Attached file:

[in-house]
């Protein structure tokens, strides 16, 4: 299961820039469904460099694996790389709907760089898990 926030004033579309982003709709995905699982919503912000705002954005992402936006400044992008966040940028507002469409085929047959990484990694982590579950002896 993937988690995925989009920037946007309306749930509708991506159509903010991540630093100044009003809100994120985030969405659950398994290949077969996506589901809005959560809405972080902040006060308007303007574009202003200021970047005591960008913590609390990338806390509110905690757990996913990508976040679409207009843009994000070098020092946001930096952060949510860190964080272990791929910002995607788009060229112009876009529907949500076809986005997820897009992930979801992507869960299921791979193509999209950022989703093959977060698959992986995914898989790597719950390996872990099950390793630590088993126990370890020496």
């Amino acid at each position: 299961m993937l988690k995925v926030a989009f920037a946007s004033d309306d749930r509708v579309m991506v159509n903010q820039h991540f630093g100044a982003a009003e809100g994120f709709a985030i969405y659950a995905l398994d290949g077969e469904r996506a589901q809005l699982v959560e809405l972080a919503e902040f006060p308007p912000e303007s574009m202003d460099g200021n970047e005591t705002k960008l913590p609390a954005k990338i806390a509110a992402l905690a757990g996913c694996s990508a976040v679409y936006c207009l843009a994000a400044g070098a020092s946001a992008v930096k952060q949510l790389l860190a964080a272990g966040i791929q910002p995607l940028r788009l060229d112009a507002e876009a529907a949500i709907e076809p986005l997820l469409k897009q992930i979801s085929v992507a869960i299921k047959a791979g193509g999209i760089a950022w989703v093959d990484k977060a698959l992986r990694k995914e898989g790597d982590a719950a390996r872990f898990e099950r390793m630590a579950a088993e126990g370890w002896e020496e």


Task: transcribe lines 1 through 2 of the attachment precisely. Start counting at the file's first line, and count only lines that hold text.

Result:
[in-house]
């Protein structure tokens, strides 16, 4: 299961820039469904460099694996790389709907760089898990 926030004033579309982003709709995905699982919503912000705002954005992402936006400044992008966040940028507002469409085929047959990484990694982590579950002896 993937988690995925989009920037946007309306749930509708991506159509903010991540630093100044009003809100994120985030969405659950398994290949077969996506589901809005959560809405972080902040006060308007303007574009202003200021970047005591960008913590609390990338806390509110905690757990996913990508976040679409207009843009994000070098020092946001930096952060949510860190964080272990791929910002995607788009060229112009876009529907949500076809986005997820897009992930979801992507869960299921791979193509999209950022989703093959977060698959992986995914898989790597719950390996872990099950390793630590088993126990370890020496």